Police tortured suspect in Amazon disappearance, family say
NORTH ATALAIA – Family members of the only person arrested in the disappearance of a British journalist and indigenous leader in the Amazon said on Friday he was innocent and alleged police were torturing him in an attempt to extract a confession.
Freelance journalist Dom Phillips and indigenous leader Bruno Pereira were last seen Sunday morning in the Javari Valley, Brazil’s second-largest indigenous territory, located in a remote area on the Peru-Colombia border. Both men belonged to the community of Sao Rafael. They were returning by boat to the nearby town of Atalaia do Norte but never arrived.
The family claims of fisherman Amarildo da Costa de Oliveira, also known as Pelado, were the latest development in a disappearance that has drawn international attention, a search involving multiple agencies and criticism from Brazilian authorities for a allegedly slow response. The family’s comments, made to The Associated Press, also come a day after witnesses told the AP conflicting claims about de Oliveira.
De Oliveira was arrested Tuesday at his home in the riverside community of São Gabriel, near where the couple disappeared on Sunday. He was initially arrested for illegal possession of firearms, but police have since said he is now considered a suspect in the disappearance and is being held at a police station in Atalaia do Norte.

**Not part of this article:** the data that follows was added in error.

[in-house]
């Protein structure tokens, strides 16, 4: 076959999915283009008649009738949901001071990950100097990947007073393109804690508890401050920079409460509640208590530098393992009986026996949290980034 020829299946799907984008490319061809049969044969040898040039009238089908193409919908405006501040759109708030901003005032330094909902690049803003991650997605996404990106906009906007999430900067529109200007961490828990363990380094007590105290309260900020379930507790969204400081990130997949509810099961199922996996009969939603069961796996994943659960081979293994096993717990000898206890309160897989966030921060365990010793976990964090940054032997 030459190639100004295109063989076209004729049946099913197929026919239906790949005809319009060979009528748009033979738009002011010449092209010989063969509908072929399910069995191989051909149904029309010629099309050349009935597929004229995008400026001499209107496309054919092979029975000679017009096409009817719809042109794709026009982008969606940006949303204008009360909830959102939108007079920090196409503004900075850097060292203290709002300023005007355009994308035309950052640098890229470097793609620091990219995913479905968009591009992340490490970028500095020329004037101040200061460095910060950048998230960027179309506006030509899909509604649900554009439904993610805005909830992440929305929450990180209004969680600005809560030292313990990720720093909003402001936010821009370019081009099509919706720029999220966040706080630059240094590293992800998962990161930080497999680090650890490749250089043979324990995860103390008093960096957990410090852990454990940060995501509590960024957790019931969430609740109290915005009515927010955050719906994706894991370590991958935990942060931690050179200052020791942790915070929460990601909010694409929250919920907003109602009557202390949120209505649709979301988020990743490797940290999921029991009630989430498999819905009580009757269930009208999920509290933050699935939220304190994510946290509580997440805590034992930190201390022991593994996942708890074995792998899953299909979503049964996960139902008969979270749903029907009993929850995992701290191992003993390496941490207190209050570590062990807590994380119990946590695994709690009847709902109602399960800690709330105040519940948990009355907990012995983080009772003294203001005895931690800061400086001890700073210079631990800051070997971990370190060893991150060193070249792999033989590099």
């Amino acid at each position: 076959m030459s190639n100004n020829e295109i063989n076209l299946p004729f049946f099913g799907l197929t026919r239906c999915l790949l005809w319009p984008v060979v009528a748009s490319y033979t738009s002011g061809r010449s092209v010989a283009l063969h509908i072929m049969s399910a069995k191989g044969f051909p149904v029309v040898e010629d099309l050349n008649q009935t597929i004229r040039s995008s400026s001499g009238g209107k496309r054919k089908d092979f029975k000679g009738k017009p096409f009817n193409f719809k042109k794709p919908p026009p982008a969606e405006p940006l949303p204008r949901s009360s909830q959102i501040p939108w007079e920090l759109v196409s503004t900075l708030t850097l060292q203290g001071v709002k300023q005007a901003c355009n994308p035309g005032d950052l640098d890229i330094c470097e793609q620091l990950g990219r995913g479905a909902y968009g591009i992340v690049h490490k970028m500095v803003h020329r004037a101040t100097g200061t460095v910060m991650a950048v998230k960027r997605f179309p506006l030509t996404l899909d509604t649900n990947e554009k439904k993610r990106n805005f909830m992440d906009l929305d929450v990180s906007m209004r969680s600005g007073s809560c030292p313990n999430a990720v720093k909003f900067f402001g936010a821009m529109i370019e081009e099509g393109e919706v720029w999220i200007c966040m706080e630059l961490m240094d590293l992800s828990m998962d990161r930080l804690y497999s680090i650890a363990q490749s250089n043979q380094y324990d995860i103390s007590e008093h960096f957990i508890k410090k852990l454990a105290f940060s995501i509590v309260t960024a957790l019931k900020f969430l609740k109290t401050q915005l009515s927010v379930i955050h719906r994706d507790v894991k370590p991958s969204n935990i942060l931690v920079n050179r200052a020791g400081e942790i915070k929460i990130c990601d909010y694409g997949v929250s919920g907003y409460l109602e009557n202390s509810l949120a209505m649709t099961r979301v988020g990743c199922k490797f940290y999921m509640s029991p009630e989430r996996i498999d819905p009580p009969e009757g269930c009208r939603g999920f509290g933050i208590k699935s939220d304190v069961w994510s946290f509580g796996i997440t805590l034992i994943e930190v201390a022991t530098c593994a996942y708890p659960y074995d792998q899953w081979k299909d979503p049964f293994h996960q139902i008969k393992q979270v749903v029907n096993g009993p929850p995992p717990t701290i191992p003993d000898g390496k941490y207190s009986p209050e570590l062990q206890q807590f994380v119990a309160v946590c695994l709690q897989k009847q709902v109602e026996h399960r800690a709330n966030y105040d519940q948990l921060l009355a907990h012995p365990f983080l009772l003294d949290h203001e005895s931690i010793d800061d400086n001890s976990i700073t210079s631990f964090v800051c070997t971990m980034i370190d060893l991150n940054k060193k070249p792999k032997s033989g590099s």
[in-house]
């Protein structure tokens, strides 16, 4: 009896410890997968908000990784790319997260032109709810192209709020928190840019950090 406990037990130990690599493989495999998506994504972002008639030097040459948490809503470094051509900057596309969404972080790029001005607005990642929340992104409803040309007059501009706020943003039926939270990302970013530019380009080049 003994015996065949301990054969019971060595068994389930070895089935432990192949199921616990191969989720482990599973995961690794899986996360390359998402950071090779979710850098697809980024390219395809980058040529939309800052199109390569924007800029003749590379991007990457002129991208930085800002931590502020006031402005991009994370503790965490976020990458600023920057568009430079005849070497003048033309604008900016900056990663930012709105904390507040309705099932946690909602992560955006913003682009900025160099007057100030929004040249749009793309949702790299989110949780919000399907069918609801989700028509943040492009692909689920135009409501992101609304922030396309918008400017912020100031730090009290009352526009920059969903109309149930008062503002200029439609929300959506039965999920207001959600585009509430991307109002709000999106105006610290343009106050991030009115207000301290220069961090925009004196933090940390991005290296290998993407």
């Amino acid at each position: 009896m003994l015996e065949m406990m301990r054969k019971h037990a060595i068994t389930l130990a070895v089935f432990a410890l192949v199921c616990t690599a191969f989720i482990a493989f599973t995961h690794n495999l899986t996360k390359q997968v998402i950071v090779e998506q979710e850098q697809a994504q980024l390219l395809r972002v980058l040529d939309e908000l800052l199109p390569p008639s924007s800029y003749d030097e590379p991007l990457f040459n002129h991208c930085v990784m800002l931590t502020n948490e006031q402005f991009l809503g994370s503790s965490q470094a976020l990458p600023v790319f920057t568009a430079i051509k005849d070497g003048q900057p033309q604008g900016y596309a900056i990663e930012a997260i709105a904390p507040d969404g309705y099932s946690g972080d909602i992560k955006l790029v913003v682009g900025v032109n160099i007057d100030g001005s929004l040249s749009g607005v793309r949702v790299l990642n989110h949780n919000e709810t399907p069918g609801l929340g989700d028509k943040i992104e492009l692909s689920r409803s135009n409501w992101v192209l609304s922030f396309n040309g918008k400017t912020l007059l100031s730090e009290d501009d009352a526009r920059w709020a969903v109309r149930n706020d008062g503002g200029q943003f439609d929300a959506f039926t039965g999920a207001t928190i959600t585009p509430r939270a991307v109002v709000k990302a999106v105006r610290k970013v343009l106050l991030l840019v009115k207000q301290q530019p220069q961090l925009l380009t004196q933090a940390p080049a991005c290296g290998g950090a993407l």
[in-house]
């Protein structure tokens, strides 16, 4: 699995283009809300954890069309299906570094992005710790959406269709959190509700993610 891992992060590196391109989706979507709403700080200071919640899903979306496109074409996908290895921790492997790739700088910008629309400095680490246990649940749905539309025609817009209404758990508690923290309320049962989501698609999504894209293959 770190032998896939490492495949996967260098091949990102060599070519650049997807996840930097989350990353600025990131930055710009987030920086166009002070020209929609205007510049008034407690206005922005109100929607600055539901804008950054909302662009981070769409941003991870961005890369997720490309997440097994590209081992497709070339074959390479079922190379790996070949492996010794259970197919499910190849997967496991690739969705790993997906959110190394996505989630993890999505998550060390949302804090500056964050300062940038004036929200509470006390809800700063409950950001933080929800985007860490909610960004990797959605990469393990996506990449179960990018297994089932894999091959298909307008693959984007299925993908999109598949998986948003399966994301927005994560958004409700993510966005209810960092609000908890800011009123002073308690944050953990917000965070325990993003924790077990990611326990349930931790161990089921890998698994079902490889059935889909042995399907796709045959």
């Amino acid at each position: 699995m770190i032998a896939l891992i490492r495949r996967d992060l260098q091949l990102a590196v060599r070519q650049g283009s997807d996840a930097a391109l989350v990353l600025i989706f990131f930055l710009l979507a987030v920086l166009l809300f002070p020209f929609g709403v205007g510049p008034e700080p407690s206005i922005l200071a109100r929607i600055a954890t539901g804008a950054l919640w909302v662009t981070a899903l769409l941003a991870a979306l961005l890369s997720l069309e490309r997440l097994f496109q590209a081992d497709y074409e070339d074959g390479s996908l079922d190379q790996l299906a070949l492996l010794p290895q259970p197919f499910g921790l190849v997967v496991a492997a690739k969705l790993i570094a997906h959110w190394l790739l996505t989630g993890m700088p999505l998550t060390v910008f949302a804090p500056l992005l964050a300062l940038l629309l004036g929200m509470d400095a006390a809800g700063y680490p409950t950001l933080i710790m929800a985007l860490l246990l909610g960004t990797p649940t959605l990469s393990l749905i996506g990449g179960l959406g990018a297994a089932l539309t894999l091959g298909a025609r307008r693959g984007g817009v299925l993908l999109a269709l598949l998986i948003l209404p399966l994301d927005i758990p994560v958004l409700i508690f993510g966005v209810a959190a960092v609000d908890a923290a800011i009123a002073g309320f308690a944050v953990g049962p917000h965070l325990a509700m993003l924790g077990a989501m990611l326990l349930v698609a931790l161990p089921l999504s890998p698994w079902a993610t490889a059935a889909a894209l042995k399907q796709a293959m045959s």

Osenei da Costa de Oliveira, 41, also a fisherman, said on Friday he visited his brother in prison.
“He told me he was at home when they handcuffed him,” Osenei da Costa de Oliveira said, speaking outside the police station where his brother is being held. “Then they put him on a boat under the sun and started to go to Atalaia do Norte. When they reached the Curupira stream, they put him on another boat. Then they beat him, tortured him, put his head under water, stepped on his leg and pepper sprayed his face, they also drugged him twice, but I don’t know what they used.
“They wanted him to confess but he is innocent,” added Osenei da Costa de Oliveira.
The Amazonas State Public Security Secretariat, which oversees local police, said in a statement it would not comment on the family’s accusations as the investigation into the disappearance was now being led by federal police. . An email sent Friday to federal police seeking comment did not receive an immediate response.
Brazilian authorities are under enormous pressure to find Phillips and Pereira. A growing number of celebrities, politicians, civil society groups and international news organizations have called on the police, army and navy to step up search efforts.
Amarildo da Costa de Oliveira’s mother, Maria de Fátima da Costa, said she was at the port of Atalaia do Norte when her son arrived with the police. He was taken from the boat with a balaclava, could barely walk on his own and was soaked, she said.
“I told the police he was not a criminal to be treated like this,” she told the AP.